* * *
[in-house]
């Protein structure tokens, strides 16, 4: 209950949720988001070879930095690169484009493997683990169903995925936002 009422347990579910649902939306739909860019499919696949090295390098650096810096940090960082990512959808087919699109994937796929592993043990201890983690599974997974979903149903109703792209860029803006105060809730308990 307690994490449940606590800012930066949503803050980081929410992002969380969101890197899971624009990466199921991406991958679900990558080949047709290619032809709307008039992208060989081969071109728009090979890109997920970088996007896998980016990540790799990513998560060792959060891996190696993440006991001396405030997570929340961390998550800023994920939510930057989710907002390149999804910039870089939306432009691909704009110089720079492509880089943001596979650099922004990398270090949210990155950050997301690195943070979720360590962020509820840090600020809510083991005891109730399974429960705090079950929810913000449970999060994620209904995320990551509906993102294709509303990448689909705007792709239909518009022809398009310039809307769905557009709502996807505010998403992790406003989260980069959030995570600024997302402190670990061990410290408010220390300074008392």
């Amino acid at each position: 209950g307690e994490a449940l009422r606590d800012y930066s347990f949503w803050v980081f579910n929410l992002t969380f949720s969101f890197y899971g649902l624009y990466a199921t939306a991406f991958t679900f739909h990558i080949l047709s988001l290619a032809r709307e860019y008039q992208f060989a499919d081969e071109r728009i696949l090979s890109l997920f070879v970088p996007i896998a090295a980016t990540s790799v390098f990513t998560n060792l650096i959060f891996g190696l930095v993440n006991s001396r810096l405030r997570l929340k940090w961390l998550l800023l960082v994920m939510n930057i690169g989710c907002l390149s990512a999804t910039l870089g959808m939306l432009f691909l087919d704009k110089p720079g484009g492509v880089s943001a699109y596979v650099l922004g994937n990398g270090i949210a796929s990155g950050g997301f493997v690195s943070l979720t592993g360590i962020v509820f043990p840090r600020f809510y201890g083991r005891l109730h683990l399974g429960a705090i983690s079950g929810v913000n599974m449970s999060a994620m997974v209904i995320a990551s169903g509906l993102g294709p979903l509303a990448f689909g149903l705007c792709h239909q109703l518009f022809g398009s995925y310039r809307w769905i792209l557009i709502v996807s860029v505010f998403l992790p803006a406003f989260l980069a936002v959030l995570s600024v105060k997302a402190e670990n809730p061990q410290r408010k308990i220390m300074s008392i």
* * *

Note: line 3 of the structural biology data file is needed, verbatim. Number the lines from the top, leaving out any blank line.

């Amino acid at each position: 209950g307690e994490a449940l009422r606590d800012y930066s347990f949503w803050v980081f579910n929410l992002t969380f949720s969101f890197y899971g649902l624009y990466a199921t939306a991406f991958t679900f739909h990558i080949l047709s988001l290619a032809r709307e860019y008039q992208f060989a499919d081969e071109r728009i696949l090979s890109l997920f070879v970088p996007i896998a090295a980016t990540s790799v390098f990513t998560n060792l650096i959060f891996g190696l930095v993440n006991s001396r810096l405030r997570l929340k940090w961390l998550l800023l960082v994920m939510n930057i690169g989710c907002l390149s990512a999804t910039l870089g959808m939306l432009f691909l087919d704009k110089p720079g484009g492509v880089s943001a699109y596979v650099l922004g994937n990398g270090i949210a796929s990155g950050g997301f493997v690195s943070l979720t592993g360590i962020v509820f043990p840090r600020f809510y201890g083991r005891l109730h683990l399974g429960a705090i983690s079950g929810v913000n599974m449970s999060a994620m997974v209904i995320a990551s169903g509906l993102g294709p979903l509303a990448f689909g149903l705007c792709h239909q109703l518009f022809g398009s995925y310039r809307w769905i792209l557009i709502v996807s860029v505010f998403l992790p803006a406003f989260l980069a936002v959030l995570s600024v105060k997302a402190e670990n809730p061990q410290r408010k308990i220390m300074s008392i």